Monday 31 March 2008


In the U.S., National Poetry Month is in April, and for some years now a number of poets have been writing a poem a day during the month to celebrate, hence the title of this post, National Poetry Writing Month or NaPoWriMo. Such sprees of writing have been very good for me in the past, so I've written to a number of poets I know, colleagues, former students, current students, etc., to ask who'd like to join me. The following have committed thus far, and I hope will drop in here from time to time to talk about the experience.

1. Cat Conway, London
2. Anna Robinson, London
3. Simon Reynolds, Bath
4. Catherine Hales, Berlin
5. Jenny Martin, Bath
6. Lynette Rees, Bradford on Avon
7. Barbara Marsh, London
8. Jude Rosen, London
9. Mo Gallacio, London
10. Annie McGann, Bristol
11. Lotte North, Bath
12. John Muckle, London
13. Rachel Lehrman, London
14. Matt Bryden, Bradford on Avon
15. Liz Skrbkova, Ireland
16. Jane Holland, Warwickshire
17. John Wheway, Bath
18. Rhona McAdam, Victoria, Canada
19. Julie-Ann Rowell, Totnes
20. Helen Pizzey, Freshford
21. Arleen Pare, Victoria, Canada
22. Abraham Anthony
23. Steve Smart, Melbourne
24. Ellie Evans, Llangatock, Wales
25. Barbara Pelman, Victoria, Canada
26. David Bryant, Bath
27. Kristina Close, Woking
28. Yvonne Blomer, Victoria, Canada
29. Claire Crowther, Kingston
30. Andrew Bailey, Chichester
31. Leslie Smith, Bath
32. Rebecca Preston, Devizes
33. Dikra Ridha, Bath
34. Rob A. Mackenzie, Edinburgh
35. Valeria Melchioretto, London
36. Paul Feldwick, Bath
37. Alex JasiƄski, Prague
38. Harry Man, London
39. Ben Wilkinson, Sheffield
40. Cynthia Kerkham, Victoria, Canada

Sunday 30 March 2008

Ashbery and the lyric

In his thoughtful review of Ashbery's A Worldly Country and Notes from the Air: Selected Later Poems in the current issue of TLS, Stephen Burt writes, "Against a confessional model, in which we feel closer to a poet the more he reveals of his biography, Ashbery suggests that we see further into his soul the less we know about the person outside the poems: lyric poetry, of the kind that he writes, works not by telling us all about poets' documentable, material lives, but by revealing only the inner man."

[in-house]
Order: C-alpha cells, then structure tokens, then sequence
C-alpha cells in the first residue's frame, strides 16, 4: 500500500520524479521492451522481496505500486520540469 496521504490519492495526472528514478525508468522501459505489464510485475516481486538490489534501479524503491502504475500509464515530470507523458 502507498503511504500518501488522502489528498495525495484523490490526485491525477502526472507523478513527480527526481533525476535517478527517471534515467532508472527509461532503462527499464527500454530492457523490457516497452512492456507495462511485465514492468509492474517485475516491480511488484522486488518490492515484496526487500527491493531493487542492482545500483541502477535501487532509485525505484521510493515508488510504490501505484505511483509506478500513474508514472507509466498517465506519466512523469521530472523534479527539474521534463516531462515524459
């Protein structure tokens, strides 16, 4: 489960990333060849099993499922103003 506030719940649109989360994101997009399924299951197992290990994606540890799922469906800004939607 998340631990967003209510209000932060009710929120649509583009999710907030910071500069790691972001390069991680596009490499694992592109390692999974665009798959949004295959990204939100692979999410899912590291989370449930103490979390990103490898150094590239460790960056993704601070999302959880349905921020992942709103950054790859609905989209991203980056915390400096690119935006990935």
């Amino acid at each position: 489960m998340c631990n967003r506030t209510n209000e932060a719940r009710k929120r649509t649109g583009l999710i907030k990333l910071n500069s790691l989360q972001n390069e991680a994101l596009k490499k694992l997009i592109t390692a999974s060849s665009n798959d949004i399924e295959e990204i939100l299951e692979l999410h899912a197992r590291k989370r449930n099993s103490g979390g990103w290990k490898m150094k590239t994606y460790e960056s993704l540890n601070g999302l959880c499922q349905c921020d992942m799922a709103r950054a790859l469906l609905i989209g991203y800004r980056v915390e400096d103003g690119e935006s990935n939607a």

This statement speaks equally for my own approach to lyric for the last eight or nine years. While I've occasionally written and published more patently biographical poems, my interest in writing them has been to understand something larger about the personal relationships presented rather than documenting or investigating the self. As it was well put by a poet from my London workshop, looking at a poem I'd written about what meals are like at the family home, the perspective was interestingly "anthropological," and that is generally my attitude toward the poems that go into the manuscript The Weather in Normal (such as "The Diagnosis" and "His Pantoum" from TLS last year).

But the bulk of my writing focuses on developing a lyric that uses metaphor, figurative narratives, etc. to investigate the interiority, the consciousness that accompanies certain events. Personal narrative that presents some insight as the ultimate gain of the experience/poem often limits the extent of the reader's participation by its biographical particulars, whereas I think a figurative narrative or structure more easily allows the reader to inhabit/extrapolate the experience of the poem to him/herself. It also facilitates a more nuanced understanding of what that experience may mean or represent. Or so I believe.

Friday 28 March 2008

I'm 39?

On the one hand, it seems impossible that I am 39. On the other, when I think back over all I've done and experienced, it makes sense. I wouldn't have minded staying at 38, but no such chance in this world.

Tuesday 25 March 2008

Saturday 22 March 2008